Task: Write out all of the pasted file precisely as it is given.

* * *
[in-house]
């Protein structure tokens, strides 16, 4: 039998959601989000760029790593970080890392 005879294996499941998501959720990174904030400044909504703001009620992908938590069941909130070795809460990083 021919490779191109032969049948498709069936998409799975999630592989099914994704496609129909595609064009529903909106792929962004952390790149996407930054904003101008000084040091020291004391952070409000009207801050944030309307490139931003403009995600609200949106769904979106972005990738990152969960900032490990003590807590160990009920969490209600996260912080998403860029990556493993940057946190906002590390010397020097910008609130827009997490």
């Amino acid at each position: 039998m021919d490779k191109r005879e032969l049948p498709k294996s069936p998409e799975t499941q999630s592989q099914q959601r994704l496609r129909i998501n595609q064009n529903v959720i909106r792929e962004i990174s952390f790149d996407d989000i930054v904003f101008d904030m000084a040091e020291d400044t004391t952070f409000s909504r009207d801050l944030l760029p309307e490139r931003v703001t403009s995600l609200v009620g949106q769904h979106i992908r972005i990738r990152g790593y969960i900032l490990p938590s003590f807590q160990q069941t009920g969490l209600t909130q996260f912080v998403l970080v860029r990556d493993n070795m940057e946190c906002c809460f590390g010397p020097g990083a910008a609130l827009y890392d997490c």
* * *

[in-house]
């Protein structure tokens, strides 16, 4: 039998959601989000760029790593970080890392 005879294996499941998501959720990174904030400044909504703001009620992908938590069941909130070795809460990083 021919490779191109032969049948498709069936998409799975999630592989099914994704496609129909595609064009529903909106792929962004952390790149996407930054904003101008000084040091020291004391952070409000009207801050944030309307490139931003403009995600609200949106769904979106972005990738990152969960900032490990003590807590160990009920969490209600996260912080998403860029990556493993940057946190906002590390010397020097910008609130827009997490």
């Amino acid at each position: 039998m021919d490779k191109r005879e032969l049948p498709k294996s069936p998409e799975t499941q999630s592989q099914q959601r994704l496609r129909i998501n595609q064009n529903v959720i909106r792929e962004i990174s952390f790149d996407d989000i930054v904003f101008d904030m000084a040091e020291d400044t004391t952070f409000s909504r009207d801050l944030l760029p309307e490139r931003v703001t403009s995600l609200v009620g949106q769904h979106i992908r972005i990738r990152g790593y969960i900032l490990p938590s003590f807590q160990q069941t009920g969490l209600t909130q996260f912080v998403l970080v860029r990556d493993n070795m940057e946190c906002c809460f590390g010397p020097g990083a910008a609130l827009y890392d997490c």